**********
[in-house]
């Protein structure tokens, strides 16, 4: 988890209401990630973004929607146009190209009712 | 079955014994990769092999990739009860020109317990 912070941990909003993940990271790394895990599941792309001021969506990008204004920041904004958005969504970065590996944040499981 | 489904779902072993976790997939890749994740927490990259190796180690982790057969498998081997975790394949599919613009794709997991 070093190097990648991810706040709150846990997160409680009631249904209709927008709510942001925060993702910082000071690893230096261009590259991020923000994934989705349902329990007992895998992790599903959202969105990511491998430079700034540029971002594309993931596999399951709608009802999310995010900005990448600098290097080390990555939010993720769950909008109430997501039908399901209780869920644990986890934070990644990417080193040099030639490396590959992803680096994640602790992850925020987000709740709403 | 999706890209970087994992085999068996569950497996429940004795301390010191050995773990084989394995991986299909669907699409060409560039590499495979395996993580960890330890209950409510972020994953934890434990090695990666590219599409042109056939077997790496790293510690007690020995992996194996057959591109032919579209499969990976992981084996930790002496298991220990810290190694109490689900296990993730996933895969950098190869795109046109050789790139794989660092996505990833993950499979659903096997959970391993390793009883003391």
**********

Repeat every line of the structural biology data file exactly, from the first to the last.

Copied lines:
[in-house]
């Protein structure tokens, strides 16, 4: 988890209401990630973004929607146009190209009712 | 079955014994990769092999990739009860020109317990 912070941990909003993940990271790394895990599941792309001021969506990008204004920041904004958005969504970065590996944040499981 | 489904779902072993976790997939890749994740927490990259190796180690982790057969498998081997975790394949599919613009794709997991 070093190097990648991810706040709150846990997160409680009631249904209709927008709510942001925060993702910082000071690893230096261009590259991020923000994934989705349902329990007992895998992790599903959202969105990511491998430079700034540029971002594309993931596999399951709608009802999310995010900005990448600098290097080390990555939010993720769950909008109430997501039908399901209780869920644990986890934070990644990417080193040099030639490396590959992803680096994640602790992850925020987000709740709403 | 999706890209970087994992085999068996569950497996429940004795301390010191050995773990084989394995991986299909669907699409060409560039590499495979395996993580960890330890209950409510972020994953934890434990090695990666590219599409042109056939077997790496790293510690007690020995992996194996057959591109032919579209499969990976992981084996930790002496298991220990810290190694109490689900296990993730996933895969950098190869795109046109050789790139794989660092996505990833993950499979659903096997959970391993390793009883003391």